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Mitchell River National Park (Western Australia) facts for kids

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For the national park in Victoria, see Mitchell River National Park (Victoria).
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Mitchell River National Park
Western Australia
IUCN Category II (National Park)
067 Mitchell Falls Mitchell River NP VIII-2013.jpg
Nearest town or city Wyndham
Established 2000
Area 1,153.25 km2 (445.3 sq mi)
Managing authorities Department of Parks and Wildlife
Website Mitchell River National Park
See also List of protected areas of
Western Australia

Mitchell River National Park is a national park in the Kimberley region of Western Australia, 2,140 kilometres (1,330 mi) northeast of Perth. The park adjoins the northern boundary of the Prince Regent National Park. The nearest towns are Derby, 350 kilometres (217 mi) to the southwest, and Wyndham, 270 km (168 mi) to the southeast. Created in 2000, the park covers an area of over 1,150 km2 (440 sq mi) on the Mitchell Plateau (Ngauwudu).

The two main features of the park are Mitchell Falls, a waterfall on the Mitchell River, and Surveyors Pool, or Aunauyu. It lies in the traditional lands of the Wunambal, an Aboriginal Australian people.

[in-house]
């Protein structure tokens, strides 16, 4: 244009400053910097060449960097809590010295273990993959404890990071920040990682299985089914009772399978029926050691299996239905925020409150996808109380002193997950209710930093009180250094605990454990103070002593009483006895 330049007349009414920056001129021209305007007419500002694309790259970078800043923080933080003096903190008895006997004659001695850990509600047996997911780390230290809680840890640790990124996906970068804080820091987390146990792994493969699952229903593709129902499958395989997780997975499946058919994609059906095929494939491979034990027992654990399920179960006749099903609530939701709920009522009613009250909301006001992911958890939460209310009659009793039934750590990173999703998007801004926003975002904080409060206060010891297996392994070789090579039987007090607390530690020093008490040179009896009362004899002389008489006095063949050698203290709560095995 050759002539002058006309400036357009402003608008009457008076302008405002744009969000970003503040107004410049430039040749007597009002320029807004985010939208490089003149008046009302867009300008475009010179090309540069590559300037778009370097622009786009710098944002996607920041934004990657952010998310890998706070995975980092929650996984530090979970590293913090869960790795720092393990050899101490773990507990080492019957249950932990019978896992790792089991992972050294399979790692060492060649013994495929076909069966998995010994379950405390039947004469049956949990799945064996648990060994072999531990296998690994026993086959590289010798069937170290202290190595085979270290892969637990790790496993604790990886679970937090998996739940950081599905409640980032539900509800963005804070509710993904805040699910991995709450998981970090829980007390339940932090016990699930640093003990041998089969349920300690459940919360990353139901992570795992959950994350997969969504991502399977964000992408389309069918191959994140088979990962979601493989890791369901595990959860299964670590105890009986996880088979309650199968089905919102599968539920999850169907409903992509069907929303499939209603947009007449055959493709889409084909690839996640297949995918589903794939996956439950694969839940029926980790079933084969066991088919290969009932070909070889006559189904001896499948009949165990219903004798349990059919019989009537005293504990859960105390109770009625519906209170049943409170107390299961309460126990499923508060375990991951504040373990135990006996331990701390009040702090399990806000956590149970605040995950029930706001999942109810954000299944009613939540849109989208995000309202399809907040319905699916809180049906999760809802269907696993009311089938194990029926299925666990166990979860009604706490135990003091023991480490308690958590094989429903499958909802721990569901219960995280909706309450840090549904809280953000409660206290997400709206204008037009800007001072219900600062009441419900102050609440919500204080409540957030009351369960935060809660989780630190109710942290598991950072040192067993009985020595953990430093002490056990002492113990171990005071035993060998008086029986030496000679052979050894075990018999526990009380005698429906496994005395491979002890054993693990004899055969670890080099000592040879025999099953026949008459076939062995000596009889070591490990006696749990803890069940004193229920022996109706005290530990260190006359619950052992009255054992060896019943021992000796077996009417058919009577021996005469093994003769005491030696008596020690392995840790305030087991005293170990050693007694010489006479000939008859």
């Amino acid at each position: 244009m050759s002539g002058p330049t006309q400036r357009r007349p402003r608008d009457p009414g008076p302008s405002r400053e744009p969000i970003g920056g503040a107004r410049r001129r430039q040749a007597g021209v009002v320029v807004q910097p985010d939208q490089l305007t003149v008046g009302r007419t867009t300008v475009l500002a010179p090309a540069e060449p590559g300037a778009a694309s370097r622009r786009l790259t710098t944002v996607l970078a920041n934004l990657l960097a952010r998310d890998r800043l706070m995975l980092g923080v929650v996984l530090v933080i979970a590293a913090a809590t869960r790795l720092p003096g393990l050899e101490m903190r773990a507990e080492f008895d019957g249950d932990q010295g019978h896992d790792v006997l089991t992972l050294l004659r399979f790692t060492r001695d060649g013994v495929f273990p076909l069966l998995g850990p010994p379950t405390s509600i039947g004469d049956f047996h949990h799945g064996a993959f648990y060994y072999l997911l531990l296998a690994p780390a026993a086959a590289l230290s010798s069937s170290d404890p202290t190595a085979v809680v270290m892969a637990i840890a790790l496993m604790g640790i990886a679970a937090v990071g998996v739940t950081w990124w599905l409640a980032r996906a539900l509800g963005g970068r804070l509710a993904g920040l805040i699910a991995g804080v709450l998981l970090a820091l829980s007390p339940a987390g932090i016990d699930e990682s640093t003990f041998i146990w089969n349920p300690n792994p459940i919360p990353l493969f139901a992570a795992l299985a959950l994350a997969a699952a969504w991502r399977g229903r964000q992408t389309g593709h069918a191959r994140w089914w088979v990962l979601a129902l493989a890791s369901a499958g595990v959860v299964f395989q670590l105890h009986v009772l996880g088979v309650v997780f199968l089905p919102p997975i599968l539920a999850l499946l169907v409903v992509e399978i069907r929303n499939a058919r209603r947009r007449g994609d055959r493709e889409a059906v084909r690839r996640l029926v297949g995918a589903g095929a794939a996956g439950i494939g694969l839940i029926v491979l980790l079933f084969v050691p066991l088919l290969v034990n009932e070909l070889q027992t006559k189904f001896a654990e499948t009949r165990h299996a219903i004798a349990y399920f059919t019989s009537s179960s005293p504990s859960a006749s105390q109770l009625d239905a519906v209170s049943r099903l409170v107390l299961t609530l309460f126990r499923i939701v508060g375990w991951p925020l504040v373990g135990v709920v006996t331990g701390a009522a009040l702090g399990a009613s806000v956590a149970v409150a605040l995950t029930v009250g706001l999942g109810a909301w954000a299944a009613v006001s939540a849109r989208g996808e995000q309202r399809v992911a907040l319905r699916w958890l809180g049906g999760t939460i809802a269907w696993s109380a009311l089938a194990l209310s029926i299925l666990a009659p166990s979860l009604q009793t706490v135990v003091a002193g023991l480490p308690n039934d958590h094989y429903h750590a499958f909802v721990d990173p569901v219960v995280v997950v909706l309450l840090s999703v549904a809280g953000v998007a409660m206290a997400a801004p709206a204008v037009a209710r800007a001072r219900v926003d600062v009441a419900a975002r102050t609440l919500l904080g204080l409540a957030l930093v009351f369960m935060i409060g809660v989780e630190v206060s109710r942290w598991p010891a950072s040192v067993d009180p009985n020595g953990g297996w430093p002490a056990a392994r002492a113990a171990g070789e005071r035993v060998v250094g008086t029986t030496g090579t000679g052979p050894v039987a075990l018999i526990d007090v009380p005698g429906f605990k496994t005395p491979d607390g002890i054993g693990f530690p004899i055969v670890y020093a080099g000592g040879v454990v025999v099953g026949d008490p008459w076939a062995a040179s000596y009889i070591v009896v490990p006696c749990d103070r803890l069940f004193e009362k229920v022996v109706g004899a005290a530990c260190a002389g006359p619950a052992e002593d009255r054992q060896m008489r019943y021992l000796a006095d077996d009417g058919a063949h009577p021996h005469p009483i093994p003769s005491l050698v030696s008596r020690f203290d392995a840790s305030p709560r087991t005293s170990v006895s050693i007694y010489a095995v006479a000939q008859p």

The park is known for distinctive plants such as a species of fan palm, and is home to several significant and/or threatened species, including the tiny rock wallaby known as the monjon and the black grasswren.

A new Kimberley National Park, which would encompass the Mitchell River Park, the Prince Regent National Park and the Lawley River National Park, was in the early stages of planning around 2015 by Colin Barnett's government, when permits to mine bauxite on the plateau were terminated, but since then (as of November 2020) these plans have not been furthered.

History

The plateau's wildlife has remained unchanged for close to 50,000 years.

Ngauwudu is the Wunambal people's name for the Mitchell Plateau. Wunambal people have lived in the area for many thousands of years, practising their culture based on Wandjina (to whom they refer as Gulingi) and Wunggurr lore and law. The Wunambal form part of a cultural bloc of Aboriginal peoples known as Wanjina Wunggurr.

European explorers reached the region in 1821, led by surveyor William Easton, who named the Mitchell River after then Premier of Western Australia, James Mitchell.

In 1965 a mining company called Amax Bauxite set up a camp on the plateau.

The park was formed in 2000 without the consent of the traditional owners or following proper procedure under the Native Title Act 1993.

As of 2020 the park encompasses over 1,150 km2 (440 sq mi) of the Mitchell Plateau.

Management and future plans

The park area falls into the Uunguu (Wunambal Gaambera) area of the Wanjina Wunggurr peoples. In May 2011, native title was eventually determined for the Wunambal Gaambera people, represented by the Wunambal Gaambera Aboriginal Corporation RNTBC. The first stage of the Uunguu Indigenous Protected Area (IPA) encompassing 343,700 hectares (849,000 acres) hectares was created at this time, with the second stage declared in 2015. The IPA covers 759,806 hectares (1,877,520 acres) as of 2020. The WGAC works in partnership with Bush Heritage Australia, a non-government organisation working to preserve the environment.

The WA Parks and Wildlife Service manages the park jointly with the Wunambal Gaambera.